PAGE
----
Change president. Change coach. Change how players are developed. Everything should be on the table after the USMNT's failure in Trinidad.
by Paul Tenorio
The change cannot wait.
It can’t begin after a time of reflection. It can’t take place after an academic evaluation of what went wrong. The change has to start now, and it has to begin at the top.
The U.S. men’s national team will miss the World Cup for the first time since 1986. After playing in seven consecutive tournaments, the U.S. went to last-place Trinidad and Tobago in need of only a draw to secure its place in the World Cup. With everything on the line, the team looked listless, slow and lackadaisical. The result was a deserved 2-1 loss and a stunning smack in the face when Panama found a late-winner to knock the Americans out of next summer’s tournament.
It is the most embarrassing day in U.S. Soccer history, and perhaps one of the most damaging.
"This game was perfectly positioned for the U.S. team and we failed on the day,” Arena told reporters after the game. “We have no excuses. We failed today."
Arena said to make crazy changes would be foolish. U.S. Soccer president Sunil Gulati struck a similar tone in some of his comments to reporters.
“You don’t make wholesale changes on a ball being two inches wide or two inches in,” he said, according to ESPN’s Jeff Carlisle. “We’ll look at everything.”
That comment minimizes the failure, as if it was caused by one play, or even just one game. It wasn’t a failure on the day. In an era in which the sport is growing at a rapid rate in this country, the U.S. will not be a part of the sport’s biggest stage.
This is not a result that stands on its own. It traces back to the beginning of qualification under Jurgen Klinsmann. It transitions to the second Bruce Arena tenure. It carries over both because the players never changed and the results never improved. This falls on two coaches and a group of players who should have been better. And ultimately, it falls on Gulati.
The president of U.S. Soccer runs an organization whose most visible products are the senior national teams. To miss the World Cup is the most epic failure of all. Gulati must now consider resigning his position ahead of an upcoming election. After a failure this massive, the organization that runs the sport in this country needs new leadership.
This shouldn’t even be considered a controversial statement. If this was Argentina or England, Germany or France, the resignation letter would come in the hours after the result. The U.S. is not yet a footballing nation. Tuesday night proved that. But if it wants to move the sport forward, it needs to start holding leadership accountable as though it is.
“If we don’t change it, everyone in U.S. soccer, what are we doing,” ESPN analyst Taylor Twellman said in the minutes after the loss. “What’s the point?”
Tim Howard sounded the same notes after the game.
“Every time you have a setback you have to look at things, re-evaluate and get better,” Howard said to reporters in the minutes after the devastating loss. “This program, we have to get better. This Hex proved that.”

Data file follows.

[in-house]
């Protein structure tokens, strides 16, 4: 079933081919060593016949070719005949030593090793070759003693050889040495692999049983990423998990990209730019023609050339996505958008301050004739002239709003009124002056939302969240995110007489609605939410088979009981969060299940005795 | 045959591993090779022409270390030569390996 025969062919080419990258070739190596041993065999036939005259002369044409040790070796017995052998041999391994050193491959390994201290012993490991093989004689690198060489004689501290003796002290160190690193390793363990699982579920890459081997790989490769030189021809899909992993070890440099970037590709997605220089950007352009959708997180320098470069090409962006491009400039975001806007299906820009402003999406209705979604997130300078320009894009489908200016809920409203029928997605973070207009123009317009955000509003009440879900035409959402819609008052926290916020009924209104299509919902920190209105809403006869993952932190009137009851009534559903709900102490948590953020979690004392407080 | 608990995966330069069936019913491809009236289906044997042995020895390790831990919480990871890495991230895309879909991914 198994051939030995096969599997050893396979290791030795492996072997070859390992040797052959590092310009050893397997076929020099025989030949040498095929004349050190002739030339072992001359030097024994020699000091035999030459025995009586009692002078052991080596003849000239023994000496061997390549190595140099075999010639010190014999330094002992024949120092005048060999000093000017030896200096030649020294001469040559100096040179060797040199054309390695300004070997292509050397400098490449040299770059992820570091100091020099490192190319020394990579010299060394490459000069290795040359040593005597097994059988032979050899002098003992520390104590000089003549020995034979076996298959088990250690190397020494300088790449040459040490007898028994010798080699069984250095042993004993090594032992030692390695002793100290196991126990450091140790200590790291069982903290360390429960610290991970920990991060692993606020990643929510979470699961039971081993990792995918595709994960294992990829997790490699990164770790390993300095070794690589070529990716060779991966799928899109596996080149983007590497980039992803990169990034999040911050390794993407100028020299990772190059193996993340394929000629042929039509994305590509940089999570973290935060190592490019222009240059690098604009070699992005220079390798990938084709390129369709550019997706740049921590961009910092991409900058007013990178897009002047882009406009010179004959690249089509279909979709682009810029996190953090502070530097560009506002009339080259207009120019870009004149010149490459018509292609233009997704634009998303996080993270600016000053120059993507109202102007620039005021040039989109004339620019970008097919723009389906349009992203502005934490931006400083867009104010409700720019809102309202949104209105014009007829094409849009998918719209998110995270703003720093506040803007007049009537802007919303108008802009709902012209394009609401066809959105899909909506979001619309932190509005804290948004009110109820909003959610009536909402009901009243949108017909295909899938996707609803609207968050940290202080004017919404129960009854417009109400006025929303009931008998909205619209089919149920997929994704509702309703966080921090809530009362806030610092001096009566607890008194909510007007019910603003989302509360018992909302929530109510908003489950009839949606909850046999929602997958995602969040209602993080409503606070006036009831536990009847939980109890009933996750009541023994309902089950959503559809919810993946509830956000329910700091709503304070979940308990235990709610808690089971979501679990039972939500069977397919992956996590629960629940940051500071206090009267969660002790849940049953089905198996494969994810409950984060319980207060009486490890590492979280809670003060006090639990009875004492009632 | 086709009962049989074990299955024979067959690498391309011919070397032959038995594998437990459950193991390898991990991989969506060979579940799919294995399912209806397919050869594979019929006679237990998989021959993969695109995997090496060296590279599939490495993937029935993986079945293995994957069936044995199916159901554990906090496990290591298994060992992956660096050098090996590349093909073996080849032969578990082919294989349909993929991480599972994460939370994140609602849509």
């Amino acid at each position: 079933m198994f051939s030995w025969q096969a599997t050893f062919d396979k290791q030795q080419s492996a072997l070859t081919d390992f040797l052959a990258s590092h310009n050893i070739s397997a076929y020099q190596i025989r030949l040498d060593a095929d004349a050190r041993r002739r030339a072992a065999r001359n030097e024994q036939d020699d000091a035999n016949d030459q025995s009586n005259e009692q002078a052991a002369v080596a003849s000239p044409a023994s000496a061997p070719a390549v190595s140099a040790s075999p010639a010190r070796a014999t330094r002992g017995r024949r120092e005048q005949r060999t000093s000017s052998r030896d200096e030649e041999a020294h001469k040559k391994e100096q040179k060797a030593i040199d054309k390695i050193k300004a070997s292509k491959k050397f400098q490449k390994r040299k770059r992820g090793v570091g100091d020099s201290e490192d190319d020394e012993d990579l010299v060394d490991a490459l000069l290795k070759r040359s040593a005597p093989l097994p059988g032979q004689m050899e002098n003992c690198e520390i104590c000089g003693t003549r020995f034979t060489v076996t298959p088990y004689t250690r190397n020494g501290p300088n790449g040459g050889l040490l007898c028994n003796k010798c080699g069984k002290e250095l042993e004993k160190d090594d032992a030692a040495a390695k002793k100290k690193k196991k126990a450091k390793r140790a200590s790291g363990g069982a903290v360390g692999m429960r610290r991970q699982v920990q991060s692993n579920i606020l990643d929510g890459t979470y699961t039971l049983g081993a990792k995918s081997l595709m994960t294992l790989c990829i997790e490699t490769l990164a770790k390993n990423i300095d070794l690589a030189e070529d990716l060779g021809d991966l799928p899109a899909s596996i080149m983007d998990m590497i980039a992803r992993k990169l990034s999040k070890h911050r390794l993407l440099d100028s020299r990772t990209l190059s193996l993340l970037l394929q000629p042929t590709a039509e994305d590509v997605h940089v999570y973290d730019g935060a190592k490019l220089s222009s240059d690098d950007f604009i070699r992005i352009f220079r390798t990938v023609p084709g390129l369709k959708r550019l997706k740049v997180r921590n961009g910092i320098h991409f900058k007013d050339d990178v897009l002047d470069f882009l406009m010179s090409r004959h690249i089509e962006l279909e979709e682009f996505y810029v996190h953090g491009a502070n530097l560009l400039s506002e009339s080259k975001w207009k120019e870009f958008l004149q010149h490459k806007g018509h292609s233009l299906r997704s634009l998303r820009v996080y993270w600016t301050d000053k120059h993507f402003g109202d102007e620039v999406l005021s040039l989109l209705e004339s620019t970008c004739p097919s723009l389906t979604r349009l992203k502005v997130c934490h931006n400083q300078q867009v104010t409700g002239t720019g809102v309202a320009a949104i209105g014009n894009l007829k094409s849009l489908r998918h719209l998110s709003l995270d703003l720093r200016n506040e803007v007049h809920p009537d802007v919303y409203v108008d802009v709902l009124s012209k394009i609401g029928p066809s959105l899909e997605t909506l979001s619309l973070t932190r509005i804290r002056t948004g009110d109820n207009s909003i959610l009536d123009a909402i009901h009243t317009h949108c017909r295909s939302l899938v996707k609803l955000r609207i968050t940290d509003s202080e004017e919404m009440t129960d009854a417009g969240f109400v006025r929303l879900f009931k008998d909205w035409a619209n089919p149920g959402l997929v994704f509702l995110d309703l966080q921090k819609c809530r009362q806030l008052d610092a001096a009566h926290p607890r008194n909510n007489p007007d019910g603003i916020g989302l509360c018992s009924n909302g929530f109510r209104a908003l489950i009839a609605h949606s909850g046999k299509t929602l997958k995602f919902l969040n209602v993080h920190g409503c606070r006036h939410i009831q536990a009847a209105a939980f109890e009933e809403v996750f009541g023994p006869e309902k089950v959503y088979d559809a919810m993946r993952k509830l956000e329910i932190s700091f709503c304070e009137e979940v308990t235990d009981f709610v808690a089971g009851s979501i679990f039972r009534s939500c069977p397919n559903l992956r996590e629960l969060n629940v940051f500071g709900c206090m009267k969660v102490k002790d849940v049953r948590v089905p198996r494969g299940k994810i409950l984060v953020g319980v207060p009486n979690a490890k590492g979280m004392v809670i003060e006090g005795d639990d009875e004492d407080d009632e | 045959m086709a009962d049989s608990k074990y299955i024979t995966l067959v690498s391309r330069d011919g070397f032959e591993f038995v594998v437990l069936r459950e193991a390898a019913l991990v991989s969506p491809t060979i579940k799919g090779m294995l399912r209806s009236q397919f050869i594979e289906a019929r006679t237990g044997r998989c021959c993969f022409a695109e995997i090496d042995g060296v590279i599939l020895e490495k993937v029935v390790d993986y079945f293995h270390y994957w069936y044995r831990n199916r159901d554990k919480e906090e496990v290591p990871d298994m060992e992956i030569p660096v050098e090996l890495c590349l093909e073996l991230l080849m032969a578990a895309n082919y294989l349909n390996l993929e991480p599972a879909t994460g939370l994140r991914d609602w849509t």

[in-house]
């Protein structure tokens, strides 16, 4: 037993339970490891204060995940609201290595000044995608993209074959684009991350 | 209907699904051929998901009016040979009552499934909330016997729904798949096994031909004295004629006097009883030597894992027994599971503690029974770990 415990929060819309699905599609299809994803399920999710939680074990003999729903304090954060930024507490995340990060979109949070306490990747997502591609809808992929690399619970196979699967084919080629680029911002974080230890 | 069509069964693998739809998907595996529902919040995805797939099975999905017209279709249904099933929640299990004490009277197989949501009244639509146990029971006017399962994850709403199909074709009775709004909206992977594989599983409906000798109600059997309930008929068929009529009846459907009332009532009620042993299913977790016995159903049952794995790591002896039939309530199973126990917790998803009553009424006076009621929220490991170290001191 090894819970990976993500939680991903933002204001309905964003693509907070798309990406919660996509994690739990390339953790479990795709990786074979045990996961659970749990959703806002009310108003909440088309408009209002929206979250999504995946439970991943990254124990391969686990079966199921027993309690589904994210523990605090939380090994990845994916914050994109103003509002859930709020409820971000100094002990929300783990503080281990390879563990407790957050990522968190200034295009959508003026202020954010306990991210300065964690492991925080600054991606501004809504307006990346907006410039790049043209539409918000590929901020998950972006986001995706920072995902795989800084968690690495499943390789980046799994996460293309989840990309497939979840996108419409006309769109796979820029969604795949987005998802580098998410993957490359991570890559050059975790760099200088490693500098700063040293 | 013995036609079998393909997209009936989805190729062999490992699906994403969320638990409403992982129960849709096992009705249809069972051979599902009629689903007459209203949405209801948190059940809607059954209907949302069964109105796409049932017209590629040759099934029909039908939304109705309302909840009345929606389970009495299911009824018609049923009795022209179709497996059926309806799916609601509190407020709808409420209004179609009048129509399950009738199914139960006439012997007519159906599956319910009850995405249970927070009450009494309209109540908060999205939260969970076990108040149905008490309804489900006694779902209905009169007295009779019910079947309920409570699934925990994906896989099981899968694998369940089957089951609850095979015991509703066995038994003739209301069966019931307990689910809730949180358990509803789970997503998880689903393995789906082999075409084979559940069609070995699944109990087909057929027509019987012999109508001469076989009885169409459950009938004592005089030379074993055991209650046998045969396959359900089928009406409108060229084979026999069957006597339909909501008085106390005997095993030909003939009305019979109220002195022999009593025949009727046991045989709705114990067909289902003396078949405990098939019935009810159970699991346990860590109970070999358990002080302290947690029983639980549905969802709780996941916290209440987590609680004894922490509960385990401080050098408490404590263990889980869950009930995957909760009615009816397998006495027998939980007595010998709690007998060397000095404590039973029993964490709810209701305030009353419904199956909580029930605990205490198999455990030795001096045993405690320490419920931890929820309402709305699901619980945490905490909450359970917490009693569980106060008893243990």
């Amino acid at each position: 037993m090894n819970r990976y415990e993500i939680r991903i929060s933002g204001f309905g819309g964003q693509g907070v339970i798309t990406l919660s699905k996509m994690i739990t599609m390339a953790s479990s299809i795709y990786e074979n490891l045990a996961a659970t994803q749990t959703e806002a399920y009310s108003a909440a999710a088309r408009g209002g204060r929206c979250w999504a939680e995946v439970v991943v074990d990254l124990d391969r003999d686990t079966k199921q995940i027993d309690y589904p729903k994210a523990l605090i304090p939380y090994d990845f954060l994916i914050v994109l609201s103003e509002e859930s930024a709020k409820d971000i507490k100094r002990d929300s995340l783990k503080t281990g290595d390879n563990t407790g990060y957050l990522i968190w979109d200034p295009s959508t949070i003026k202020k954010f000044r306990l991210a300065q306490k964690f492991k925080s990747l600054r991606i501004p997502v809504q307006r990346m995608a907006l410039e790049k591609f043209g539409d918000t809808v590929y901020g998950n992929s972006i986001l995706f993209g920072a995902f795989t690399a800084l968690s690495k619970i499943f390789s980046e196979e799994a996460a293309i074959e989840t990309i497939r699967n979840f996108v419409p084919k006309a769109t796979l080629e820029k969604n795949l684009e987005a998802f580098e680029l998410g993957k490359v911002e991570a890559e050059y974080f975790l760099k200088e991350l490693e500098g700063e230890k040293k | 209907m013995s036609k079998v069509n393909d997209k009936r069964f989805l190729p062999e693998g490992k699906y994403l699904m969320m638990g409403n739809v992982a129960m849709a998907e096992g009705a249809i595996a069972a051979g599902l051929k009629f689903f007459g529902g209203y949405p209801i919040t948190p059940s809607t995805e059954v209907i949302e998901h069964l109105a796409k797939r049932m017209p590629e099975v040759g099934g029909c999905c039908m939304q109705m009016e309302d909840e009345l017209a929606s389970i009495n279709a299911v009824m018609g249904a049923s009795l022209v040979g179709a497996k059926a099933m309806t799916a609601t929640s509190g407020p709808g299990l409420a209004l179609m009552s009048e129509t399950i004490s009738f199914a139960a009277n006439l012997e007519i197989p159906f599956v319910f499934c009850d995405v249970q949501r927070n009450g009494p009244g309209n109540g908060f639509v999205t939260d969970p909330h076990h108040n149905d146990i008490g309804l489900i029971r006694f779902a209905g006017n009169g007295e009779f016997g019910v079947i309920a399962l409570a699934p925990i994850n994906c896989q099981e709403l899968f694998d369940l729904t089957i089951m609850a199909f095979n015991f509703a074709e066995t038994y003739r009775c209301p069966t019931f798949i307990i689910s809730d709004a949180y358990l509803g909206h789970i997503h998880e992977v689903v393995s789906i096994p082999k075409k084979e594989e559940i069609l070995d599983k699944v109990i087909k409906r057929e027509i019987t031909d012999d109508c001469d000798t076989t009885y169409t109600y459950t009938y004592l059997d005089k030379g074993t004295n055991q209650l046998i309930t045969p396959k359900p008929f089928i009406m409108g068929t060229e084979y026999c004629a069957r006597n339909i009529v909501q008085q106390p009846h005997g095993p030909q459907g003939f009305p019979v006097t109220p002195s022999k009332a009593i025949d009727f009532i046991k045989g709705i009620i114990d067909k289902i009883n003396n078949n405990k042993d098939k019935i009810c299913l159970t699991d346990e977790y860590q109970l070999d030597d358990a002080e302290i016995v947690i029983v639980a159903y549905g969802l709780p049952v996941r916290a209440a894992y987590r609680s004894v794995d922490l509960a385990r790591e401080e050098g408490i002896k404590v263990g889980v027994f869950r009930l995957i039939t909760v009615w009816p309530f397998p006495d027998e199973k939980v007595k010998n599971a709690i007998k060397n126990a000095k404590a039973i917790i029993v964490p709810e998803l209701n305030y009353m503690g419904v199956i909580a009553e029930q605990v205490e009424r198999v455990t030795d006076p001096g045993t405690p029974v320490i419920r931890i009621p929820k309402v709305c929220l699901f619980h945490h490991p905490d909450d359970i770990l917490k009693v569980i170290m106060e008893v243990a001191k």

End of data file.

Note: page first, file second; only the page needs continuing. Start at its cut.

There is a sort of overconfidence that exists around U.S. soccer – capitalized S or not. It’s a sureness that permeates throughout the whole of the game in this country, where despite massive problems from youth development through the pro game, there is a belief that things are headed in the right direction.
In some ways, they are. The game is growing at a rapid rate. Major League Soccer has accelerated in its maturation over the past decade. Academies and USL have given the U.S. a development path that literally did not exist 10 years ago.
And yet, major problems remain. Players slip through the cracks. The pro league is not among the best in the world. The academies do not yet have a consistent enough level of competition for the very best teams.
And there should be real questions about whether enough introspection has occurred at every level. It will begin now. It must.
When I wrote a piece last week about what it would mean if the U.S. lost a World Cup, former New York Red Bulls general manager Ali Curtis talked about the sort of deep evaluation that can take place when you hit rock bottom. Winning can mask issues, he said. It can cause a certain level of dismissiveness or for leaders to turn a blind eye. It’s like a home owner ignoring the to-do list and failing to patch up a hole in the wall until he puts the house on the market.
Except there is more than one hole in this house, and U.S. Soccer has reached the point where it can’t ignore those “little” problems anymore.
“It would force everyone to really reevaluate in an academic way what has been happening with soccer in this country in a different way than if they qualify,” Curtis said last week.
The job should start on the youth fields. The under-15 and under-16 kids will be the ones on the U.S. team when this country likely hosts the World Cup again in 2026. U.S. Soccer must find a way to reach them now and to develop them better than it has in every cycle to this point. It must find a way to improve the national team programs in the long term, not the short. Forget about a coaching hire and firing Bruce Arena. The person roaming the sideline won’t help soothe anything until 2022. That’s a long way away.
The work has to start right away. The transformation has to start right away. On a night when this country had its most historic failure in this sport’s history, it has to be the start of epic change.